If you've splashed around in the creeks of Appalachia, you may have been close to the largest salamander in North America, the Eastern hellbender, but you probably wouldn't have known it. Learn about this magnificent critter in a short documentary produced by Freshwaters Illustrated and the US Forest Service.
Eastern hellbenders, also called "snot otters" because of their slime-covered skin, are cryptic creatures that live in creeks and streams in the American northeast. They're so good at hiding their flattened bodies beneath large rocks on the bottom of fast-flowing waterways that you could walk right by one and never notice.
But don't think that just because they're drab-colored amphibians that they aren't fascinating. They breathe through their skin, for one thing. And they have a lateral line, like fishes and sharks, that they use to detect the vibrations of their prey in the water. Their eyesight is poor, but they have light-sensitive cells all over their skin. It's thought that their light-detecting skin is what allows them, in part, to hide so well. If they detect any light, it means part of their body is visible to predators. And they can live for quite a while; just last week I met a 30-year-old individual at the Hellbender Conservation Center at the Wilds in Cumberland, Ohio.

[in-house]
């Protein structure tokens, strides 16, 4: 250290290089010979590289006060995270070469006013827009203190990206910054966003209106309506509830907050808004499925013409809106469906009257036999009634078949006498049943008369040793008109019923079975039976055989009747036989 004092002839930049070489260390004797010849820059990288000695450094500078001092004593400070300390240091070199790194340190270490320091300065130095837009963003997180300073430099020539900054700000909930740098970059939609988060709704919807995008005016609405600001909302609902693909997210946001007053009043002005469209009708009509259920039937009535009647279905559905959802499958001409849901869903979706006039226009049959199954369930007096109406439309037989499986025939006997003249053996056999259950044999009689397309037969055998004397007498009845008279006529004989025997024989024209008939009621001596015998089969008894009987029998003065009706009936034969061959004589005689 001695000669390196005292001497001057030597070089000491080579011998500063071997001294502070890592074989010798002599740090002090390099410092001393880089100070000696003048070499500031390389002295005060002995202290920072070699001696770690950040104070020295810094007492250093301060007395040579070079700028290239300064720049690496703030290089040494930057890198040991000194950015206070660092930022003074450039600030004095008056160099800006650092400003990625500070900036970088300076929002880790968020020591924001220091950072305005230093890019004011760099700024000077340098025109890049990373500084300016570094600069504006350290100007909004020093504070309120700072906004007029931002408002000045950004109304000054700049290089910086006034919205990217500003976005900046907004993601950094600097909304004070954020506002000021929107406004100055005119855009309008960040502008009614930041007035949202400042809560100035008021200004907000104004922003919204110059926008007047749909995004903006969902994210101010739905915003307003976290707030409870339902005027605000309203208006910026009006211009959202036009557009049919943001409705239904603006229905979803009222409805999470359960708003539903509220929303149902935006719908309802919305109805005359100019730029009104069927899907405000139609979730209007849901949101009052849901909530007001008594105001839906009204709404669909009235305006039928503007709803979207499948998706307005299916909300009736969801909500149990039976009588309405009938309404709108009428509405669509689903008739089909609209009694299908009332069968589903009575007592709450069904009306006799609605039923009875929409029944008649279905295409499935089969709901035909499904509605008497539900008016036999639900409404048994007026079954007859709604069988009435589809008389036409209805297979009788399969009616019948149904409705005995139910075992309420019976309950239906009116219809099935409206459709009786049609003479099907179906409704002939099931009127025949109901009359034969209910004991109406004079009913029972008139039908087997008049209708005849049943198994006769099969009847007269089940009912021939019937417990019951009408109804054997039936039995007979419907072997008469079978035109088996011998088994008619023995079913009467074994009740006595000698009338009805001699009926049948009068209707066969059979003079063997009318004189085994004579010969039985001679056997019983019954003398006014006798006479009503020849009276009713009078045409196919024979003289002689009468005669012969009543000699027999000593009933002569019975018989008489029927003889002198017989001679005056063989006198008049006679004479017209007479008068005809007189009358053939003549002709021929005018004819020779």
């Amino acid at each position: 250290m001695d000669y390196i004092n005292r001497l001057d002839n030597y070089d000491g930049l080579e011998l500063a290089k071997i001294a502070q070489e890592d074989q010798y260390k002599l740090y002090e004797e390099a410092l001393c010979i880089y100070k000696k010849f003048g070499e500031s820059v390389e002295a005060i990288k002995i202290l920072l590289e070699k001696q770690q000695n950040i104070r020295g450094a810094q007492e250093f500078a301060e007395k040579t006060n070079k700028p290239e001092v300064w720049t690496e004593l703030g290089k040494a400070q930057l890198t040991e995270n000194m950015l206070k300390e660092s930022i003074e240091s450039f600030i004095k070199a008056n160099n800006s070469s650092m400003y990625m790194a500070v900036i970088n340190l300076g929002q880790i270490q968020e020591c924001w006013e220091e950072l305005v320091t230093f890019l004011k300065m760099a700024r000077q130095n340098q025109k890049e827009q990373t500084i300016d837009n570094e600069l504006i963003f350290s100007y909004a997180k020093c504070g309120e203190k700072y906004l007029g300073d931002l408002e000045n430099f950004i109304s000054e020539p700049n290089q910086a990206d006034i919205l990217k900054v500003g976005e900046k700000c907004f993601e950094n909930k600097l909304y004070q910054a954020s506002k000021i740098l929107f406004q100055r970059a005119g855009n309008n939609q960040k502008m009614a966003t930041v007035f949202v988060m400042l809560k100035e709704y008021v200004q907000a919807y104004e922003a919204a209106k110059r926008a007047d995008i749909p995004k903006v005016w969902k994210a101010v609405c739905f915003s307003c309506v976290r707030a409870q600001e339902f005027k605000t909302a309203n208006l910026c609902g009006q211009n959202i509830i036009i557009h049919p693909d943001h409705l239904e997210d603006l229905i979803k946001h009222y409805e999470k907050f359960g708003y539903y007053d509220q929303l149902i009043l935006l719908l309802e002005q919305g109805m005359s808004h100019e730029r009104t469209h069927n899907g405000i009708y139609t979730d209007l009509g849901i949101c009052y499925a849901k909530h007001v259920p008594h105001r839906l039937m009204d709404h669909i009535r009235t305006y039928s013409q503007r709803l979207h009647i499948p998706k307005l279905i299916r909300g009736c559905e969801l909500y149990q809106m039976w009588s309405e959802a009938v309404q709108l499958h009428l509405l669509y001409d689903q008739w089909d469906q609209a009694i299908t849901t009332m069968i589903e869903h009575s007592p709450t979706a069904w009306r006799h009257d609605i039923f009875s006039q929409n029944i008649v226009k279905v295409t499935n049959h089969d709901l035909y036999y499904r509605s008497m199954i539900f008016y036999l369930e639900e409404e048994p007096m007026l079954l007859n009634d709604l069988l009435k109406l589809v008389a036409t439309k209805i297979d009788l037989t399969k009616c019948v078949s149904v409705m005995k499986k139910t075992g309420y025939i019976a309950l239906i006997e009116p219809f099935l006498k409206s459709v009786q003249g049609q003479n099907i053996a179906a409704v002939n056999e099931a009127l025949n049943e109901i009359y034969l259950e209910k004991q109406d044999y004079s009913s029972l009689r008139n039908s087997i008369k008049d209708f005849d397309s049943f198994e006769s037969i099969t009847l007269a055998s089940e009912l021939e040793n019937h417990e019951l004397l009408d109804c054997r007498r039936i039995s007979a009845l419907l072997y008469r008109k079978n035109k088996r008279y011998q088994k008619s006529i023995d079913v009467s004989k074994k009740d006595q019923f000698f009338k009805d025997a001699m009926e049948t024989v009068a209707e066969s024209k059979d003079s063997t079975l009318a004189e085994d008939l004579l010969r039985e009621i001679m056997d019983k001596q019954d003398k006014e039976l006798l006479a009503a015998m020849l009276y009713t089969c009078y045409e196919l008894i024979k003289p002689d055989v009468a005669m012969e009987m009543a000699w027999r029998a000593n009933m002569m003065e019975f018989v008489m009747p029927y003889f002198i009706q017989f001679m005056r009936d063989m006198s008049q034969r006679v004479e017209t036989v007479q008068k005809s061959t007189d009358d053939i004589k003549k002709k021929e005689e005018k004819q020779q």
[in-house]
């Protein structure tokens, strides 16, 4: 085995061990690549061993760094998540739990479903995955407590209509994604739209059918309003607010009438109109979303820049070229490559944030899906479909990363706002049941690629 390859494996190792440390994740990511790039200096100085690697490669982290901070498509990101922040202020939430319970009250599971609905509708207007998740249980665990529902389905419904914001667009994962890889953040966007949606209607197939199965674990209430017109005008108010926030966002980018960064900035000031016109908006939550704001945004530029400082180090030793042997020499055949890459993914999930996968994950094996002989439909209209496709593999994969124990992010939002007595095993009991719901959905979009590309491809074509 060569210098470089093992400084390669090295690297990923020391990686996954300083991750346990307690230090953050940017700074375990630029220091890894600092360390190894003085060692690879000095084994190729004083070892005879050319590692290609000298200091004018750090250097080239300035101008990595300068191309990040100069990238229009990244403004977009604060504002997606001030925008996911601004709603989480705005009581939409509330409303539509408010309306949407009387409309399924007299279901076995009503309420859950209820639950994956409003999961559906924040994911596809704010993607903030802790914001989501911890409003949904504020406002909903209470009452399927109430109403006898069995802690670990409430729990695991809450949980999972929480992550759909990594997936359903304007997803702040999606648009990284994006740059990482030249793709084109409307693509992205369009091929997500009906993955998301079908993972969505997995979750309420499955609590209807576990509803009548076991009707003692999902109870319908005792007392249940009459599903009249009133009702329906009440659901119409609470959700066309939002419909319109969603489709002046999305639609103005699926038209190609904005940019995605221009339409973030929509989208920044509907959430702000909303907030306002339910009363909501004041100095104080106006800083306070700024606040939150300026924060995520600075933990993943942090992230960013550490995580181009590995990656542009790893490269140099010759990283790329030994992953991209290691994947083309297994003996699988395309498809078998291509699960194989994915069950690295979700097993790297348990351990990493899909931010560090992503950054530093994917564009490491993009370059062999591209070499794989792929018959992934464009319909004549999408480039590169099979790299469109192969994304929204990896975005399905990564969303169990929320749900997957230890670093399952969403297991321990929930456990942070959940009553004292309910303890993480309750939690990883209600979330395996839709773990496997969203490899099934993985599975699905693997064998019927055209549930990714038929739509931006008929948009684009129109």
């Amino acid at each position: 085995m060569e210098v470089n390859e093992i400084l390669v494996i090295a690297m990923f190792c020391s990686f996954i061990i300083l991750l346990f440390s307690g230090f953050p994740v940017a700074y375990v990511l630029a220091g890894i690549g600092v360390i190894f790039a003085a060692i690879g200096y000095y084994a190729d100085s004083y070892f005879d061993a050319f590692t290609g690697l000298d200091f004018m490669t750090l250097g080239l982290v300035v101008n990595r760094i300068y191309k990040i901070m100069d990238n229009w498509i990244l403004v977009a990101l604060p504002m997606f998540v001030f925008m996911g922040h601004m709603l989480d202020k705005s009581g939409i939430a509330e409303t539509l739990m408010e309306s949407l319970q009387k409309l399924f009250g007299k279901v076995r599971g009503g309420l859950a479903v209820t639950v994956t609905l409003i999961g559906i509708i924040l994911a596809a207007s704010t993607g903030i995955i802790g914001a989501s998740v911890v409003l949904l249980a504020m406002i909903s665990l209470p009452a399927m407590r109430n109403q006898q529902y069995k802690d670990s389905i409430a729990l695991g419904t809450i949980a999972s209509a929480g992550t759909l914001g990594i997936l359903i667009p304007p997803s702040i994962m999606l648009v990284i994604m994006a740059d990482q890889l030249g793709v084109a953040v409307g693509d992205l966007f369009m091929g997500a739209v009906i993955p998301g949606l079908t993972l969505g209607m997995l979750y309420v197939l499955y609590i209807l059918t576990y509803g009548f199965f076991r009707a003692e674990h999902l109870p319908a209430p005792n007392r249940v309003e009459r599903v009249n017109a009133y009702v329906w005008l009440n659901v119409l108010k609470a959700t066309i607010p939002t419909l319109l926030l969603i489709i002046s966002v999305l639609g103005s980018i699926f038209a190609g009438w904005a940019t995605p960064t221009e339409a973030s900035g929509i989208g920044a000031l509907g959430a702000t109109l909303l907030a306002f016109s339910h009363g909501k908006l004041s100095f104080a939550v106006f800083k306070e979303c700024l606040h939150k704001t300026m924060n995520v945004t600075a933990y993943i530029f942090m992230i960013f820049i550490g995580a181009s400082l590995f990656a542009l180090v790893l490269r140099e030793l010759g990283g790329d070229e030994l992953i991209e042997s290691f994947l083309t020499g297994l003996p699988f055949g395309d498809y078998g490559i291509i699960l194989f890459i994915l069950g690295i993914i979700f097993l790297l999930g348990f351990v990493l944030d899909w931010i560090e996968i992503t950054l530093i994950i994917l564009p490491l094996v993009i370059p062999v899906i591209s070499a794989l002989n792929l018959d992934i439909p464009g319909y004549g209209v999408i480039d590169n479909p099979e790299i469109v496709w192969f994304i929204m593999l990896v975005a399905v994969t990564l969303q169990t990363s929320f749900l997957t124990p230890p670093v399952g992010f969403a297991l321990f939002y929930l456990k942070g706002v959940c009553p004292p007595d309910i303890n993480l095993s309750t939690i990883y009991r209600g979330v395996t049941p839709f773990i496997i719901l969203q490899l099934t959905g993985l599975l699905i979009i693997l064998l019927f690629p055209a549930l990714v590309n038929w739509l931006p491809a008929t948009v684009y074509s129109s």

Their unique adaptations are many, but that makes it hard to survive anywhere else. On one hand, that makes the species an excellent bellwether for ecosystem health. If hellbenders are doing well, then the entire stream is healthy. But as a result of habitat loss and degradation, they've become quite endangered.